Trying to satisfy everyone's needs here while coming up with a decent design was, probably in retrospect, impossible. And in everyone trying to share each other's code, I think we became counter-productive. Each person was competent in an area but trying to come up with designs and standards which everyone is happy with just lead to all kinds of instability and slowed everyone down.
So these days I've found the balance is to avoid code reuse for the lowest-level things. I use a top-down approach from the mid-level, perhaps (something not too far divorced from what you asked me to do), and build some independent library there which I can still do in a short amount of time, but the library doesn't intend to produce mini-libs that try to solve the world's hunger needs. Usually such libraries are a little more narrow in purpose than the lower-level ones (ex: a physics library as opposed to a generalized geometry-intersection library).
YMMV, but if there's anything I've learned over the years in the hardest ways possible, it's that there might be a balancing act and a point where we might want to deliberately avoid code reuse in a team setting at some granular level, abandoning some generality for the lowest-level code in favor of decoupling, having malleable code we can better shape to serve more specific rather than generalized needs, and so forth -- maybe even just letting everyone have a little more freedom to do things their own way. But of course all of this is with the aim of still producing a very reusable, generalized library, but the difference is that the library might not decompose into the teeniest generalized libraries, because I found that crossing a certain threshold and trying to make too many teeny, generalized libraries starts to actually become an extremely counter-productive endeavor in the long term -- not in the short term, but in the long run and broad scheme of things.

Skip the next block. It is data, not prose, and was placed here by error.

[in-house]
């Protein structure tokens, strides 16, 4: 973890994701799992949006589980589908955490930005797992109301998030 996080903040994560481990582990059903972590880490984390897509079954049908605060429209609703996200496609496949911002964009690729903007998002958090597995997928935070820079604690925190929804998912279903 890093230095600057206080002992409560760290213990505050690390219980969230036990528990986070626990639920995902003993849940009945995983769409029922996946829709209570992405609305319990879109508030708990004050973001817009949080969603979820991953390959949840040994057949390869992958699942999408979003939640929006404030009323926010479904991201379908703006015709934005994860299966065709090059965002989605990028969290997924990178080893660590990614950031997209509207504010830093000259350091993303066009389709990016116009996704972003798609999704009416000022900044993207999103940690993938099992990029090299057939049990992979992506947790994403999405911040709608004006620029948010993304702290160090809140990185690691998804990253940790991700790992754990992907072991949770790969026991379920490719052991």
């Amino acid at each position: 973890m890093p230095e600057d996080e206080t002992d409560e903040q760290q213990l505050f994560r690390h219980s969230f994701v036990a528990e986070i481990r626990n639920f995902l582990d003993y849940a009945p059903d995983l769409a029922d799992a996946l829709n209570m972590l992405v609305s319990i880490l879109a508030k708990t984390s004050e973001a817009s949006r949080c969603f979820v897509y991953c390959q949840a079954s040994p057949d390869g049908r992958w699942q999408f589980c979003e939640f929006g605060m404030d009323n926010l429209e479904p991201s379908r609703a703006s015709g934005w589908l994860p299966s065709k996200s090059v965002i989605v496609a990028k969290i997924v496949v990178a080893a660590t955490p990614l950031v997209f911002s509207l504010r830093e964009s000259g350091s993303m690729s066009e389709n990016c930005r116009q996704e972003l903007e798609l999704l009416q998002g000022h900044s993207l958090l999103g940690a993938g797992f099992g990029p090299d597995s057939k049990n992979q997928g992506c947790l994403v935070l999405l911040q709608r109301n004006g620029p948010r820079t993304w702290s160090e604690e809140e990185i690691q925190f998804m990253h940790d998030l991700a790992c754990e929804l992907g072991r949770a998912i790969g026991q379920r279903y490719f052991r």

If you have a piece of code which could potentially be shared across a
medium size organization how would you go about informing other
members of the company that this lib/api/etc existed and could be of
I actually am more reluctant these days and find it more forgivable if colleagues do some redundant work because I would want to make sure that code does something fairly useful and non-trivial and is also really well-tested and designed before I try to share it with people and accumulate a bunch of dependencies to it. The design should have very, very few reasons to require any changes from that point onwards if I share it with the rest of the team.
Otherwise it could cause more grief than it actually saves.
I used to be so intolerant of redundancy (in code or efforts) because it appeared to translate to a product that was very buggy and explosive in memory use. But I zoomed in too much on redundancy as the key problem, when really the real problem was poor quality, hastily-written code, and a lack of solid testing. Well-tested, reliable, efficient code wouldn't suffer that problem to nearly as great of a degree even if some people duplicate, say, some math functions here and there.
One of the common sense things to look at and remember that I didn't at the time is how we don't mind some redundancy when we use a very solid third party library. Chances are that you guys use a third party library or two that has some redundant work with what your team is doing. But we don't mind in those cases because the third party library is great and well-tested. I recommend applying that same mindset to your own internal code. The goal should be to create something awesome and well-tested, not to fuss over a little bit of redundancy here and there as I mistakenly did long ago.
So these days I've shifted my intolerance towards a lack of testing instead. Instead of getting upset over redundant efforts, I find it much more productive to get upset over other people's lack of unit and integration testing! :-D